For example, I found a tote full of books on tape.  I don’t recall picking them up.  Maybe Ella did. 
Where did I find all those McDonald’s Happy Meal toys?
More KISS stuff? I thought I got rid of it all.
Why did I buy those stupid drum pedals? Or the compound bow that is missing pieces?
That teacher’s lot just won’t go away no matter how much I list.
Why is there a pair of cowboy boots in every corner?
Oh, that’s where those $100 books are.  Seriously, I found two $100+ books buried in the bottom of a box.
It’s nice to have stuff to list, but I really need to be more judicious with our money this year.  And I swear that once I get this mountain of inventory listed, I will NEVER let it back up so badly again.
The silver lining to all this listing, of course, is sales, and my phone cha-chinged quite a few times this weekend.
Late last year, we found a little thrift store in Macon, and Ella spied three Strat-O-Matic sports-related board games for $1 each.  I normally shy away from used games, but Ella was adamant, and it turns out her instincts were correct.  These are highly collectible games, and even with missing pieces, all three games sold for a best offer price of $80.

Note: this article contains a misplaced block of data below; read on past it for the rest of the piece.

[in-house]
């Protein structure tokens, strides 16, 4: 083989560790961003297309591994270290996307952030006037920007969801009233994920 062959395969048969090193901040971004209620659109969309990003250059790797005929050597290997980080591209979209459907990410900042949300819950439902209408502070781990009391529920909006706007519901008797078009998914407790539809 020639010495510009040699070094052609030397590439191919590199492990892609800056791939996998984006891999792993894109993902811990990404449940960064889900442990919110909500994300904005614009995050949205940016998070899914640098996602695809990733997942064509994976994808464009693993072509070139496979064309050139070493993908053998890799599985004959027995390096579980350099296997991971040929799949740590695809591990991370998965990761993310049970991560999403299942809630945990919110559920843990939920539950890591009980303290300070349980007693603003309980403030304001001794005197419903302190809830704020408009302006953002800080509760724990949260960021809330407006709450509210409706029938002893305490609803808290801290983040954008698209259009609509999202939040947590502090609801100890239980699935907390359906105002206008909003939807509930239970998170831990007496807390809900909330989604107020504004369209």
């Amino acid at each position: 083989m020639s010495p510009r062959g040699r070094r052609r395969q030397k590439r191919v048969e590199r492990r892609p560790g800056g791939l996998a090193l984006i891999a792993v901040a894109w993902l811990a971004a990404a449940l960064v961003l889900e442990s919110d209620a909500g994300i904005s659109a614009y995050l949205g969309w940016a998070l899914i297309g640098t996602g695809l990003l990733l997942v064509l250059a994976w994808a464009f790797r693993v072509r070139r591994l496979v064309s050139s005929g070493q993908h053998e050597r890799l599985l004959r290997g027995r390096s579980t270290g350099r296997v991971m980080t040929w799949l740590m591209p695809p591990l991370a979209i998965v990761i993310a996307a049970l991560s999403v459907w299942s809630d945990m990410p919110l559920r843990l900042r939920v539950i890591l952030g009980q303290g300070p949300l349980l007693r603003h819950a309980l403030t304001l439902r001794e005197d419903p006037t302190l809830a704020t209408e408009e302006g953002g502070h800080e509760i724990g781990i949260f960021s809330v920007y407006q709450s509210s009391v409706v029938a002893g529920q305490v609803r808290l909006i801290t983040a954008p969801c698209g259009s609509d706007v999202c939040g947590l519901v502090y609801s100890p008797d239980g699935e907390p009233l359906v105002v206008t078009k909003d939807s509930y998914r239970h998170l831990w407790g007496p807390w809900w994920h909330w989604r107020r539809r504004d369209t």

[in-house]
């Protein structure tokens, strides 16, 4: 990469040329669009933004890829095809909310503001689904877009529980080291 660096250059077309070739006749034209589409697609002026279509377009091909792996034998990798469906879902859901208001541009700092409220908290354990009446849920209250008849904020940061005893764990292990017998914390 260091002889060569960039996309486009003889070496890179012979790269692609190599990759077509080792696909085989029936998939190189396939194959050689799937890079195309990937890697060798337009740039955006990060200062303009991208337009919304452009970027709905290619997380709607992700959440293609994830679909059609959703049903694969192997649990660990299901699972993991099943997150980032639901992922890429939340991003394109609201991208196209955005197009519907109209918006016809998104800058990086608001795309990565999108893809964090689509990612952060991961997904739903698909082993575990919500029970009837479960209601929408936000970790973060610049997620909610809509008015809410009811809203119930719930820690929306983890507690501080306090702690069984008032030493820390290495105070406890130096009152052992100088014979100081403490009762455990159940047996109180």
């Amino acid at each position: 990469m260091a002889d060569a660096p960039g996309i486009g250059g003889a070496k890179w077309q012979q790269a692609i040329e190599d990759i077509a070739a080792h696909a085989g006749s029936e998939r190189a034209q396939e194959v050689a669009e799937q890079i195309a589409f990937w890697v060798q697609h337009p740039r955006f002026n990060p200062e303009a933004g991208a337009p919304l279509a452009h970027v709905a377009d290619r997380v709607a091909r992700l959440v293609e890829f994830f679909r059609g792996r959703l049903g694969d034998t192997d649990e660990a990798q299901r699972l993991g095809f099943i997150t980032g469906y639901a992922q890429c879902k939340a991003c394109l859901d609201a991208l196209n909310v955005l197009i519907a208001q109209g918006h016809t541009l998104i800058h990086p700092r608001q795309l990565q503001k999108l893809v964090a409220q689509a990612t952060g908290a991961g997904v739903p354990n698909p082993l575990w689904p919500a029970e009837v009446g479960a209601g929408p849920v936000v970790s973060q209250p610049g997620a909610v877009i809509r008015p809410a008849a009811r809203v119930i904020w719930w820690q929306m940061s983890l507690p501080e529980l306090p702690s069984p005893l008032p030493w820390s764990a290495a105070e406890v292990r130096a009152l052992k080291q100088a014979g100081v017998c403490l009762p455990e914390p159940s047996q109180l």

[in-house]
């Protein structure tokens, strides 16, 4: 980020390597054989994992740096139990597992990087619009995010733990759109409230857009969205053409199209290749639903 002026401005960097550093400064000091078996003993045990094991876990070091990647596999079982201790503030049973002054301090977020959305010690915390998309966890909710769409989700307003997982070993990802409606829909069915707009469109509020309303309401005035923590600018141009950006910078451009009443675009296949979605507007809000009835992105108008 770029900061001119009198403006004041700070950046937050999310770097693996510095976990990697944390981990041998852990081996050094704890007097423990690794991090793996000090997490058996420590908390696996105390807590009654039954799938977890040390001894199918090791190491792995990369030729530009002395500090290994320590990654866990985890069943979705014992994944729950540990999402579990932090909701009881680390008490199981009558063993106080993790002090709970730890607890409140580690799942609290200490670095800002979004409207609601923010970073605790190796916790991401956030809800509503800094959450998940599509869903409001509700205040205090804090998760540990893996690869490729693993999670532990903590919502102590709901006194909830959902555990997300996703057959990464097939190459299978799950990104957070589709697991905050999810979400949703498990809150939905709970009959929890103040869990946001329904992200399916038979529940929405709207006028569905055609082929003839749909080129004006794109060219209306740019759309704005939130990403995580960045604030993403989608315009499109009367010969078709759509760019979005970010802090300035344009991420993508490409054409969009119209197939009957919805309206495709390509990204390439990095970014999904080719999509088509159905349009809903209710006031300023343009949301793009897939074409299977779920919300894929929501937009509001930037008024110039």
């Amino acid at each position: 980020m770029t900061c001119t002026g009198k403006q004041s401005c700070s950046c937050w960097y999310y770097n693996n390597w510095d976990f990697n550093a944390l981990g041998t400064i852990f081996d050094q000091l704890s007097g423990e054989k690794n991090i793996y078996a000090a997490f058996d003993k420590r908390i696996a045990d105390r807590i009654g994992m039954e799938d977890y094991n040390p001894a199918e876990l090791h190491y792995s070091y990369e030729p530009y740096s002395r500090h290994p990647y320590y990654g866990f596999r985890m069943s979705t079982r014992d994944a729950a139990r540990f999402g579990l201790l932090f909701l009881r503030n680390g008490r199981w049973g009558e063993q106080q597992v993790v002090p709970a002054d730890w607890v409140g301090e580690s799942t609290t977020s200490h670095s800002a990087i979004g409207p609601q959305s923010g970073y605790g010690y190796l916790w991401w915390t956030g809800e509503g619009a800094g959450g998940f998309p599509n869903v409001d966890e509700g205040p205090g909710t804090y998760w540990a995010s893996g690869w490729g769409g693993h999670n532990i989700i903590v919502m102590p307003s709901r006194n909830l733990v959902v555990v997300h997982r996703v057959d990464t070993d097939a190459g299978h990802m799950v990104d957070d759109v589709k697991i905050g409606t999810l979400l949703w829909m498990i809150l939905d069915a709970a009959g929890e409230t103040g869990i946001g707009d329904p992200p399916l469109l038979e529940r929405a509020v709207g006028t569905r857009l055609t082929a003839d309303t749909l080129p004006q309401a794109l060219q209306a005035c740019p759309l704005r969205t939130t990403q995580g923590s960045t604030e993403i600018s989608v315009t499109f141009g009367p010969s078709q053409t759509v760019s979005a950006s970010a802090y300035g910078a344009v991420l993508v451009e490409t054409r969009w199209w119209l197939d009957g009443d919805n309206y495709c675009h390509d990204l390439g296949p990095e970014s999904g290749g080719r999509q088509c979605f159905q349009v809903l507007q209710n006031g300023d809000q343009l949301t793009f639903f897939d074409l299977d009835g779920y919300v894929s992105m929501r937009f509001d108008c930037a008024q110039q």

Ella gets all the credit for buying these games
At another sale, I picked up a box lot of Forgotten Realms books and box sets for $20.  The three box sets were worth $10 to $20, and were listed separately on Amazon.  The remaining individual books were mostly penny books, but listed as a lot sold for $90.
Combining books into a large lot can bring big bucks
I also listed a small lot of six Vampire Academy books.  On a $6 investment, the Vampire books rung up $28.
Small lots of books are worthwhile, too
In an effort to diversify beyond Amazon, Ebay, and the booths, we’ve also started selling on the local Facebook sites, as well as Craigslist and the local Bookoo.  On Sunday, I finally sold a large lot of Thomas the Train stuff to a buyer from the aforementioned Bookoo for $100.  I picked it up at a thrift store for $20.  We also sold a bicycle and a Robosapien, but no one seems to want our collection of Nerf guns.